Beautiful beaches

Corsican is littered with stunning beaches of all shapes and sizes. So naturally we’re off to explore a few of them!

From tiny coves to vast swathes of pure white sand, there’s a patch of sand to suit everyone.

The sands are blissfully empty towards the end of September. It’s our favourite time of year to travel as the weather is still great but the crowds are thinning out nicely.

Green hills and wind blown salty trees back the lovely beach of Ostriconi.

Ostriconi Beach (also called the beach of Perajola) is renowned for its rugged beauty.

It’s wild and windswept, braced by dunes and immersed in fragrant Corsican maquis.

Maquis is a special wild-scrub area of Corsica that covers approximately 20% of the island.

It includes the fragrant curry plant and rock rose to myrte, daisies and various types of mint. When the wind blows over it, the smells are amazing.

As Corsica had seen some bad weather before we arrived, a lot of the beaches were covered in seaweed which detracted from their pristine loveliness.

However Ostriconi was not one of them and its gorgeous sands were weed free!

Look how joy filled we are!!! The water was phenomenally blue and the sun was just the right level of scorching!

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Long way down!

On route to the gorges we pass by just one of the stunning beaches to be found on the island.

This is the pretty beach of Porto seen from high up above as we passed through the Calanques de Piana.

The beach overlooks the Golfe de Porto and is a pristine little stretch of sand.

All along the west coast road there are lovely vantage points where you can enjoy the stunning views.

Gorges de la Spelunca

Next up on our Corsican odyssey is an exploration of the gorgeous Gorges de la Spelunca.

Just inland from Porto, the awesome gorges offers splendid hiking, plus freshwater swimming on hot days.

The Gorges de Spelunca are scenic river valleys cutting through the mountains. Rocky paths pass alongside stunning gushing waters of green, blue and brown.

We took the shorter route which was from the road bridge to the old Pont de Zaglia in the gorge-bottom forest – and back again. It took about two hours in total.

The winding path passes through the gorges with mountains, river valleys and pools. It’s a bit of a scramble in the heat but well worth it when you reach your destination.

After about 40 minutes you reach the Ponte a Zaglia. A fairy-tale like Genoan stone bridge that was built at the end of the 18th century to make life easier for the locals and the shepherds.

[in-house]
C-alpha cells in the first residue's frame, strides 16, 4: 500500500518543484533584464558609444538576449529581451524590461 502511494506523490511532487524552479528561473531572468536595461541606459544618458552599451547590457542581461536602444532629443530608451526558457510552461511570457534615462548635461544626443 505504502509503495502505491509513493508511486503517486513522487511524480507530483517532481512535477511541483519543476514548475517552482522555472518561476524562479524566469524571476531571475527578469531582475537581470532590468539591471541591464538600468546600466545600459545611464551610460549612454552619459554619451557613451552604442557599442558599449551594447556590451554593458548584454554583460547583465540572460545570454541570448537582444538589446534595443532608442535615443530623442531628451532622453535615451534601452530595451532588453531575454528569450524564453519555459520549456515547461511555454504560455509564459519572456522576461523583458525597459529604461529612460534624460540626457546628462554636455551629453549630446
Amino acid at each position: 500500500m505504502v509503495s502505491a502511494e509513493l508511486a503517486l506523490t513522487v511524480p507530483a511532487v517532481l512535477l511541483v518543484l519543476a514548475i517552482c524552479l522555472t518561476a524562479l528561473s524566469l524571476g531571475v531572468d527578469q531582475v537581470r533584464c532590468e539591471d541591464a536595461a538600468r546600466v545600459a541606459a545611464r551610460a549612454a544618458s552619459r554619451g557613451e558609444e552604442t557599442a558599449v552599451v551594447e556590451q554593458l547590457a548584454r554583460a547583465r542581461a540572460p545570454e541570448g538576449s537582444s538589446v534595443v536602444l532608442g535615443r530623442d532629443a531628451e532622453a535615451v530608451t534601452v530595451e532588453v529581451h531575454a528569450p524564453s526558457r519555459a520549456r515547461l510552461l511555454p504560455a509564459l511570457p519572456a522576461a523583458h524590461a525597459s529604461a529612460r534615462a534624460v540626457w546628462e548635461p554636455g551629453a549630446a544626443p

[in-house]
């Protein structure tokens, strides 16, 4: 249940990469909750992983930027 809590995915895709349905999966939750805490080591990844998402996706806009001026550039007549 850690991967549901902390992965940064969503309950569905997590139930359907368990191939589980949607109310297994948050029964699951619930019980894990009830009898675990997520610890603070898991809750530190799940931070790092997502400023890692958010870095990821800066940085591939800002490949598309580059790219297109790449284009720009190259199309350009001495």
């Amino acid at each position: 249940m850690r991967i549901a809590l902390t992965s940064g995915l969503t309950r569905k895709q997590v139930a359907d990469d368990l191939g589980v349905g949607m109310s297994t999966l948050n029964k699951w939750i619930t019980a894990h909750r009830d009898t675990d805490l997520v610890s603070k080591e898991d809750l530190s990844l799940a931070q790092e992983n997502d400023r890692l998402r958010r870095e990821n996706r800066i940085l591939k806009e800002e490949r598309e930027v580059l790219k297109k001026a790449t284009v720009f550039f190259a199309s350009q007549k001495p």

The bridge has a very high arch because at certain times of year the river becomes very large and fast flowing.

Next to the Ponte à Zaglia bridge there are some glorious pools of colourful water surrounded by boulders, which are an excellent place for a picnic.

After a sweaty hike these beautiful pools are like magnets to us.

The rushing, sparkling water is so tempting as it glitters under the Corsican sunshine.

How tempting does this beautiful pool look? The man looks like he is about to dive right in!

And he’s in. Dipping his toes in this wonderful green pool of cooling goodness.

Even now, the water makes me want to leap in! I can remember the boiling heat on my neck and the beguiling sparkles on the river.

Then finally I take the plunge! Like a plump mermaid, wallowing in the gorgeous, shockingly cold, pools.

It might have been a little chilly (and I might have soaked my only set of clothes) but it was awesome!!!

Look how delighted we both are!! Thumbs up from us, definitely a must see.

Calanques de Piana

As we head towards Calvi we choose to negotiate through one of Corsica’s natural wonders, the exceptionally beautiful Calanques de Piana.

These are granite rock formations along the coast of western Corsica near Porto.

Winding south from Porto to Piana in the north west of Corsica, is a coastal road with some of the most stunning, otherworldly scenery that we’ve ever encountered in Europe.

The Calanques de Piana are incredible, sculptural, weather beaten rock formations with an almost alien feel to them.

The surreal landscape of wind-eroded granite cliffs tower over the road and then plunge dazzlingly into the sea.

The cliffs are a naturally harmonised palette of colours including red, pink, russet and honey.

Stacks, towers and pinnacles have been shaped by the elements and are up to 300 metres above the sea in some places.

Pretty Piana

There are a variety of pretty little villages scattered around Corsica and one of them is Piana.

We’re dropping in en-route to our next destination, the tourist town of Calvi.